I had slept for possibly five hours when the unwelcome roar of a Sergeant roused us all. We had to pack up as quickly as possible, he bellowed, and be ready to move.
     Into every available space in pack, haversack and mess tin, I crammed as much food as possible. Cooks handed out fresh-baked loaves – enough to last a few days – and fried bacon in quantity. They had opened a long, wooden case containing two large sides of bacon packed in salt, so we ate our fill, stored the remaining rashers in our tubular cap comforters, and tied these to our belts. Hanging all the usual pieces of equipment about our persons we picked up our rifles, slogged down to the landing stage and boarded a small ship, similar to the Robin Redbreast, which had evacuated us from Suvla Bay.
     Whither away we knew not, nor cared overmuch, for disappointment at the interruption of our Christmas celebrations was deep and our mood doleful. To hell with everything and everybody; wasn’t that war over? So what were They up to? Many hours later we heard the unwelcome sounds of occasional gunfire and now, in darkness, when we could just make out land ahead, a shell screamed overhead and burst somewhere ashore. Our ship crept slowly forward, far too slowly for my liking, because, added to the likelihood of injury, was the unpleasant one of drowning as well; and we should by rights have been feasting and lounging on that Greek island(4).’
(3) Major Harry Nathan, that is, a revered figure in Sam’s 2/1 Royal Fusiliers period who crops up again, in a cameo role, towards  the end of the Memoir. Throughout, in line with his policy of aliasing most people and places for one reason or another, my father calls him “Booth”. Rapidly promoted from Lieutenant when the Battalion formed in September, 1914, Nathan became CO at Suvla in mid-November, according to his biographer H. Montgomery Hyde (Strong For Service, W.H. Allen, 1968, long out of print – but merited because in subsequent civilian life he became an MP, a Lord, and ultimately a Minister in Attlee’s post-WWII Government). 
(4) Strong For Service says that, while he was eating his Christmas dinner, Nathan received the order that the Battalion remnants must return to Gallipoli, and they shipped out on Boxing Day, December 26.

Soon they discovered their destination – V Beach on Cape Helles – and their (rather negative) purpose: to help with the second wave of Gallipoli evacuations, which they did on January 6. Still, from V Beach comes the Memoir’s final festive reference:

‘No Signals work was required at that time, for the Battalion’s numbers had dwindled to about Company strength [200] and our work concerned simply helping to prepare for evacuation.Our Signals group landed a lovely job which consisted of going to a large dump near the beach and gradually dispersing its contents: canned and bottled food and drink intended as extras for officers – anything that would keep well in cans, boxes, cartons, with smoked items in cotton wraps, also biscuits, some cakes and sweets, wines, beers, but not much in the way of spirits. We loaded these good things on to small mule carts.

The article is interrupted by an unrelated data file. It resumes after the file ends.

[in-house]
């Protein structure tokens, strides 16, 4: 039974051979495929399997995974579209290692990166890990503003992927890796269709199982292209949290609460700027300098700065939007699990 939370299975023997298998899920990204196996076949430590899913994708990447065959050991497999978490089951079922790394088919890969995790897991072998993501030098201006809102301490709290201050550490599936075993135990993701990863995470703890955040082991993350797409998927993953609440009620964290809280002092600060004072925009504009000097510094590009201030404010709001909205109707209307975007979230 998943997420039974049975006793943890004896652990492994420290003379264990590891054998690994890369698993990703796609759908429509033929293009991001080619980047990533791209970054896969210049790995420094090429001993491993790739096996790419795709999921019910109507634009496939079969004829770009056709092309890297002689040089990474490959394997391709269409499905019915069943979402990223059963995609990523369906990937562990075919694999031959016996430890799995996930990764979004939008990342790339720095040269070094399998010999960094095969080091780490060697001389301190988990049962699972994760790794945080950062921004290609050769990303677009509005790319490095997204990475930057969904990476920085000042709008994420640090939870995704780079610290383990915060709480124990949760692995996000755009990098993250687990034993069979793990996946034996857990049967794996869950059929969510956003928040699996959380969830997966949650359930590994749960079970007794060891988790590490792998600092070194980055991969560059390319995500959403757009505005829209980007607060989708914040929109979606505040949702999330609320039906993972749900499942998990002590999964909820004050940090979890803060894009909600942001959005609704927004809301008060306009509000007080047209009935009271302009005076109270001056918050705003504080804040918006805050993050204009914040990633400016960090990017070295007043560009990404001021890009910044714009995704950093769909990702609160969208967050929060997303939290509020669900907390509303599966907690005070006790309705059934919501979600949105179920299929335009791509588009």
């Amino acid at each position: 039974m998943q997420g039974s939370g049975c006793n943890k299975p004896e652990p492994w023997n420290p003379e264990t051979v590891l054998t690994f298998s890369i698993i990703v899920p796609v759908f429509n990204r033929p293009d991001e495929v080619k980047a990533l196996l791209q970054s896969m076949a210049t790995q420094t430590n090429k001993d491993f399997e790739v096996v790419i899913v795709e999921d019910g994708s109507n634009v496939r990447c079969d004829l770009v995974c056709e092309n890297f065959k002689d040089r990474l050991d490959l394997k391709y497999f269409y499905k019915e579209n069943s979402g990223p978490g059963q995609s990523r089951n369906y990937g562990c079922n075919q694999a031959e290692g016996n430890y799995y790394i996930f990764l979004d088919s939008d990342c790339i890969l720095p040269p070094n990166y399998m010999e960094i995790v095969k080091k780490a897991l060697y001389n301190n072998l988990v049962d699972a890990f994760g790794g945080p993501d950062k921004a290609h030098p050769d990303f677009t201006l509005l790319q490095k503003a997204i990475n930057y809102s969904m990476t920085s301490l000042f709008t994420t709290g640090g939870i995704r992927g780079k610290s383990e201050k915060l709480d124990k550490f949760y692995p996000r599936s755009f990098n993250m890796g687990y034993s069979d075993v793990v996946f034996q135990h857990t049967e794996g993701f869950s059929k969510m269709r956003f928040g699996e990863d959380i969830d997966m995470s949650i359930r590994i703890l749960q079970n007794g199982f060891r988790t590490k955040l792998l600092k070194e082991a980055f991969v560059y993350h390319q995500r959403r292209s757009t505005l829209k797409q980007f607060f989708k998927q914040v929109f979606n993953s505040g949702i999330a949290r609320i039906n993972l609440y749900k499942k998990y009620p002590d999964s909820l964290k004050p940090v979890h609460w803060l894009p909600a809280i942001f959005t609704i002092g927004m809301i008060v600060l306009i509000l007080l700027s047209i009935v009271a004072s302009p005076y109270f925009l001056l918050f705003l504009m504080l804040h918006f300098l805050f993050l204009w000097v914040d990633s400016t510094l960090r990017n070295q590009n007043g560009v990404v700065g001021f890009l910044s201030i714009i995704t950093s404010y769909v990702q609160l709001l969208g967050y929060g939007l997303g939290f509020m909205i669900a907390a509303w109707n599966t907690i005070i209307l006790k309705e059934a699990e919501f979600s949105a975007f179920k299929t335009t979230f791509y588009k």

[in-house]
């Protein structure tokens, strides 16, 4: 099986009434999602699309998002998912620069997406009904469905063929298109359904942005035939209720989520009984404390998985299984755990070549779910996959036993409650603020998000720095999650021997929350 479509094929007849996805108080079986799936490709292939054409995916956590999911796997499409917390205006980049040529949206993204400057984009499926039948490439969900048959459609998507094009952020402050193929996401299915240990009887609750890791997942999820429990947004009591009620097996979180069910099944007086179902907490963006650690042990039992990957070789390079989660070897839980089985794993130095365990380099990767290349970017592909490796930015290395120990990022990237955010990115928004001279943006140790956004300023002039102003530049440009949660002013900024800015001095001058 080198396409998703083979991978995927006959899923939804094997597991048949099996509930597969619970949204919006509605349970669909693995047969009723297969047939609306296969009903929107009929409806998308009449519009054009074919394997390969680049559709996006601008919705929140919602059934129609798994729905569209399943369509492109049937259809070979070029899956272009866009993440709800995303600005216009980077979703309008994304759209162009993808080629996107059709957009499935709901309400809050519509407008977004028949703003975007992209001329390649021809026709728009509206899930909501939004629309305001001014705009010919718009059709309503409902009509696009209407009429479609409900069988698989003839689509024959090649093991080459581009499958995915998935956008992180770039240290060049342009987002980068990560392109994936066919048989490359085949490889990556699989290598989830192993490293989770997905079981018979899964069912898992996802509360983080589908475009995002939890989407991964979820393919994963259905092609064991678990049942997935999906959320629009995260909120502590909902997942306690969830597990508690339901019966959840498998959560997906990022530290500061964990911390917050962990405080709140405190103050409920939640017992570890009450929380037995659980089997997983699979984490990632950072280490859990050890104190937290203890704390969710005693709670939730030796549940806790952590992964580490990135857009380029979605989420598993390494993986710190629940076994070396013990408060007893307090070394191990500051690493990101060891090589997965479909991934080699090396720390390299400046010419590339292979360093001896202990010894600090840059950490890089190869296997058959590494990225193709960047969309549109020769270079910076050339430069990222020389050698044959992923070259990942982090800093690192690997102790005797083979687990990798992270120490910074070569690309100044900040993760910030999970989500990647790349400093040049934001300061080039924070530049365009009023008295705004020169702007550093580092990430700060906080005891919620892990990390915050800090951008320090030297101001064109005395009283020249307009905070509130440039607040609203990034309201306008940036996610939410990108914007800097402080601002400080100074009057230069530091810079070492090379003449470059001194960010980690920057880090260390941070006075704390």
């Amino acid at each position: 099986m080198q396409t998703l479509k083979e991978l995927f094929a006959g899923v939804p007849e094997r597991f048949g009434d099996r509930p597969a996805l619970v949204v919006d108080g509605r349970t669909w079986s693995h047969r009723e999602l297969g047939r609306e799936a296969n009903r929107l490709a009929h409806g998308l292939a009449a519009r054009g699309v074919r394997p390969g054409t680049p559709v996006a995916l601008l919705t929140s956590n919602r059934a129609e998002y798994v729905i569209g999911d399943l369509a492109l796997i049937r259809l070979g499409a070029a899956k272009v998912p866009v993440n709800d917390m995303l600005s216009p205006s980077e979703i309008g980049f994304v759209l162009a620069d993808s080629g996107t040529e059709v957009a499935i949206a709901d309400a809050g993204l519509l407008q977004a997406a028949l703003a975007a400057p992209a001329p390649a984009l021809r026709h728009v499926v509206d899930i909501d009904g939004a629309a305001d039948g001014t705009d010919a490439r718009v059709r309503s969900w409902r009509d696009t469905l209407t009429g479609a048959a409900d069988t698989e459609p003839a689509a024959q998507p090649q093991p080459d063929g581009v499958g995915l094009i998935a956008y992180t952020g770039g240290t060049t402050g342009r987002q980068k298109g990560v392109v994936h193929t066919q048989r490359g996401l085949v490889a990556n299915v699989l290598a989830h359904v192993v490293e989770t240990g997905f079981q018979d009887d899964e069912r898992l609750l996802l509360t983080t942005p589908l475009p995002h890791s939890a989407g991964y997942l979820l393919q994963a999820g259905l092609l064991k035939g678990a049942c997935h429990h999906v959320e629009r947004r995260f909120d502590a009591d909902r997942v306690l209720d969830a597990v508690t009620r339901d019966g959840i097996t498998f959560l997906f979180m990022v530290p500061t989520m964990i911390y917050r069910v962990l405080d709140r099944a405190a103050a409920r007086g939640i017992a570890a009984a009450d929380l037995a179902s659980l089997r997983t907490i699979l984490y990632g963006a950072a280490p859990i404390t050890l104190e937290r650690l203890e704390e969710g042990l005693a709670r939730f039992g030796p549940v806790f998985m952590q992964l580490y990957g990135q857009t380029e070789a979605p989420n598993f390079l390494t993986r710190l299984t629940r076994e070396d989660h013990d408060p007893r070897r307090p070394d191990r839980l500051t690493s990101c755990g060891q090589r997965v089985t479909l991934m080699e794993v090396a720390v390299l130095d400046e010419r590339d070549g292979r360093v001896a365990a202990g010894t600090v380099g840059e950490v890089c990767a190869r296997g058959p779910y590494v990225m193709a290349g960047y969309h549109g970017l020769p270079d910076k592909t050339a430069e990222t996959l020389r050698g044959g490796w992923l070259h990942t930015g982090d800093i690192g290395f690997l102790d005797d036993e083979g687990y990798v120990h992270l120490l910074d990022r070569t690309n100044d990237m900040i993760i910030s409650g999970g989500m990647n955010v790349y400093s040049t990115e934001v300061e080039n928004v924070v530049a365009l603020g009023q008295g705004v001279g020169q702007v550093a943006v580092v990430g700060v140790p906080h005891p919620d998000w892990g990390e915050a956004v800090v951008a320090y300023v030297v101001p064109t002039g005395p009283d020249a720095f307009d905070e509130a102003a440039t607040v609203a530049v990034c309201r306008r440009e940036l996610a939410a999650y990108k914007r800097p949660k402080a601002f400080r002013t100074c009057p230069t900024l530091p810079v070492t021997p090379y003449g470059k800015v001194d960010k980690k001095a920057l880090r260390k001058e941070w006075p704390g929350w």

A very fair way had been devised to consign them to the troops in equal quantities. Those up at the Front got the first deliveries, naturally. The officer in charge at the dump had records of all the units in benefit. We could only work at night, but during breaks for rest, or while awaiting transports, we were allowed to eat and drink. Chicken, asparagus, Irish bitter from round brass-coloured tins, Schweppes lemon squash or Seltzer water, thin lunch biscuits and other luxuries… for a brief period our small, but fortunate group guzzled these lush items…

A few days after our disembarkation at V Beach, around midnight someone called out “It’s New Year’s Eve!” and a special search produced several bottles of what may have been cider, although some called it champagne. We didn’t know which, but heartily toasted each other and anyone else we fancied, before renewing our onslaught on that marvellous giveaway job.’

All the best– FSS

Next week: Back to the continuing this-week-100-years-ago story – Sam’s “wonderfully happy days” back home reach a climax when brilliant older brother Ted returns on a week’s leave and they tell each other old soldiers’ tales... but inwardly Sam’s grieving already as he listens to Ted wheeze and gasp for breath… 

(1) In his 70s, Sam Sutcliffe wrote Nobody Of Any Importance, a Memoir of his life from childhood through Gallipoli, the Somme, Arras 1918 and eight months as a POW to the 1919 Peace parade.